Courtesy of Black Past.Org.
Ben Palmer, pioneer 19th Century Nevada Territory rancher, was born in South Carolina sometime around 1817. Little is known about Palmer’s childhood background. Palmer and his sister, Charlotte, who was married to white settler D.H. Barber, were among the first settlers in the Carson Valley near the present city of Reno. Barber and Palmer were emigrants bound for California in the early 1850s. Upon reaching the well-watered Carson Valley, they decided instead to settle and raise cattle that would be sold to other emigrants on the California Trail.
Palmer and his brother-in-law Barber made land claims of 320 acres and 400 acres respectively in 1853. Their claims were side by side on the west side of the Carson Valley. Palmer and Barber made their claims when the region was officially still part of Utah Territory. Its capital, Salt Lake City, was 500 miles east which meant there was virtually no civil authority before they arrived.
Ben Palmer, a single man, claimed the water rights for his homestead. He also sold grazing rights to emigrants who took their livestock through the area and harvested grass to provide feed for those who crossed in early spring or late autumn. Palmer and Barber also constructed ditches and dams to control the water in the area.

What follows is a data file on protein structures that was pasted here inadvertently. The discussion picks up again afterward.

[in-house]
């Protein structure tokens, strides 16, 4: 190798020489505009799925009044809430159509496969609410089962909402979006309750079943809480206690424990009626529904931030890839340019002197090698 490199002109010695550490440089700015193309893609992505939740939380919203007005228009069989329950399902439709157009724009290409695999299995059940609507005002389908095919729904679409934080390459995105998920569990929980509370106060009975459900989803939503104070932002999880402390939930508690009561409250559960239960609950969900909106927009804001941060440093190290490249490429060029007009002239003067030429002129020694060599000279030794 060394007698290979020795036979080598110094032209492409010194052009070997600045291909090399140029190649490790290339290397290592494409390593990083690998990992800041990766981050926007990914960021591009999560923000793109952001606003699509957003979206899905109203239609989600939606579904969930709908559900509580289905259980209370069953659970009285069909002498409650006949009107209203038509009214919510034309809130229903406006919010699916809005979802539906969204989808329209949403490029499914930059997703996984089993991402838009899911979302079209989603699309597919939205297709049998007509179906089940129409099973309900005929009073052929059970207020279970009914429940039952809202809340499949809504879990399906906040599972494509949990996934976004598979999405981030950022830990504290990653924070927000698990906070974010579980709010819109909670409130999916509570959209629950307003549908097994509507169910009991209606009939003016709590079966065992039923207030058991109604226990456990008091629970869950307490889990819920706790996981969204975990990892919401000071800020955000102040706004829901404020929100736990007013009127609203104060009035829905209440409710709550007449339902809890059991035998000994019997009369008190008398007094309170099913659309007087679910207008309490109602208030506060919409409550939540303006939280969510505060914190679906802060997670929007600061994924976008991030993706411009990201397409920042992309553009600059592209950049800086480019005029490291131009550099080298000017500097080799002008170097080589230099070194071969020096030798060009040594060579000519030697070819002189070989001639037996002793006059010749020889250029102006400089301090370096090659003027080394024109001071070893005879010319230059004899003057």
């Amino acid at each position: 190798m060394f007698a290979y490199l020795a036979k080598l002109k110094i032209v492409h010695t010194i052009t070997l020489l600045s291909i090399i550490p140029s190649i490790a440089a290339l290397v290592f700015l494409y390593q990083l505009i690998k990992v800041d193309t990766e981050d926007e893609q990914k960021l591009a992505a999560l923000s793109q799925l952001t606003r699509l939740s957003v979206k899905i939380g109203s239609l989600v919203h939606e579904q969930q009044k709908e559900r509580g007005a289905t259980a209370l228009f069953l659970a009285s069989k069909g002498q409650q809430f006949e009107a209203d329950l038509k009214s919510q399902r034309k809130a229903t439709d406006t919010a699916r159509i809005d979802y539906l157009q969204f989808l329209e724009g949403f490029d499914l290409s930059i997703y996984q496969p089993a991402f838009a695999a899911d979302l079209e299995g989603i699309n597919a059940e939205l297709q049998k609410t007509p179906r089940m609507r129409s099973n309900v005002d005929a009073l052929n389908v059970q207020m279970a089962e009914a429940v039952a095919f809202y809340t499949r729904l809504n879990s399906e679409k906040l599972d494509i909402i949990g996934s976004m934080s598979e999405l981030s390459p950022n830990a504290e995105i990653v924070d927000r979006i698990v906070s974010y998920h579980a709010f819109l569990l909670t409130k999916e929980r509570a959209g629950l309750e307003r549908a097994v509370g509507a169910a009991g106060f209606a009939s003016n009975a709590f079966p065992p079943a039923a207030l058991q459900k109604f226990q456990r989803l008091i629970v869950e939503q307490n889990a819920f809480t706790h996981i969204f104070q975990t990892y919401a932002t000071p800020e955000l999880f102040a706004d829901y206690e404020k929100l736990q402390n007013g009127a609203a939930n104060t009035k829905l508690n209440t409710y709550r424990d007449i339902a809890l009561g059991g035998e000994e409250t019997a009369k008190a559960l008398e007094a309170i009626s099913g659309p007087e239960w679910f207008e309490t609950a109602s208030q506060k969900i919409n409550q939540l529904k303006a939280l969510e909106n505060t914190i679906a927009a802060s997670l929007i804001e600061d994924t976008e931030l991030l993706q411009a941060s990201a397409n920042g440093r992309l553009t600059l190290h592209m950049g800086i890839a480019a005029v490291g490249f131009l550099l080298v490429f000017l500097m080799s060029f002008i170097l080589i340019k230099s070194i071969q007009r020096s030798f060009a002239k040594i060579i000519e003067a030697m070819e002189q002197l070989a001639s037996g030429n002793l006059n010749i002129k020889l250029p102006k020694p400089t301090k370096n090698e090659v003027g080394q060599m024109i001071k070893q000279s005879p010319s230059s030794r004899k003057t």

Although he could not read or write, Palmer by the 1860s had become in little more than a decade one of the most successful ranchers in the area. That year the Territorial Enterprise, a newspaper in Carson City, listed him as one of the largest taxpayers in Douglas County. Eight years later another paper, the Carson Valley News, published a list of the 47 largest taxpayers in the county, those with an assessed valuation of $5,000 or more. Palmer was again listed, this time as the 10th largest taxpayer with assessed real and personal property totaling $17,380. He was included in a ranking that was topped by lumber companies and a railroad. He was also listed ahead of most of the prominent white landholders in Douglas County. Also in 1875 the newspaper reported that Palmer had purchased and driven 1,500 head of cattle from Seattle to his Nevada ranch to replenish his herd. On another occasion Palmer drove 450 head of cattle to pasture in Goose Lake, Oregon. Ben Palmer is also credited with introducing fine horses into the Carson Valley including the Bonner breed.
Despite his prosperity Palmer could not vote until the 15th Amendment to the Constitution was ratified in 1870. Afterwards, however, he was a registered voter between 1876 and 1906. In 1876 and 1878 Palmer was a member of the Douglas County Grand Jury. In 1878 Palmer was on the Douglas County central committee for the Greenback and Workingmen’s Party, joining some of the area’s most prominent residents.
Ben Palmer died at his ranch in 1908. His barn still stands on the property he once owned as a reminder of Palmer’s accomplishments as a rancher in the Carson Valley.
Untitled and Unpublished Manuscript by Elmer Rusco, historian at the University of Nevada, Reno; Elmer Rusco, Good Time Coming? Black Nevadans in the Nineteenth Century (Westport, Conn.: Greenwood Press, 1975).
Larsen, Julia Henning
University of Washington, Seattle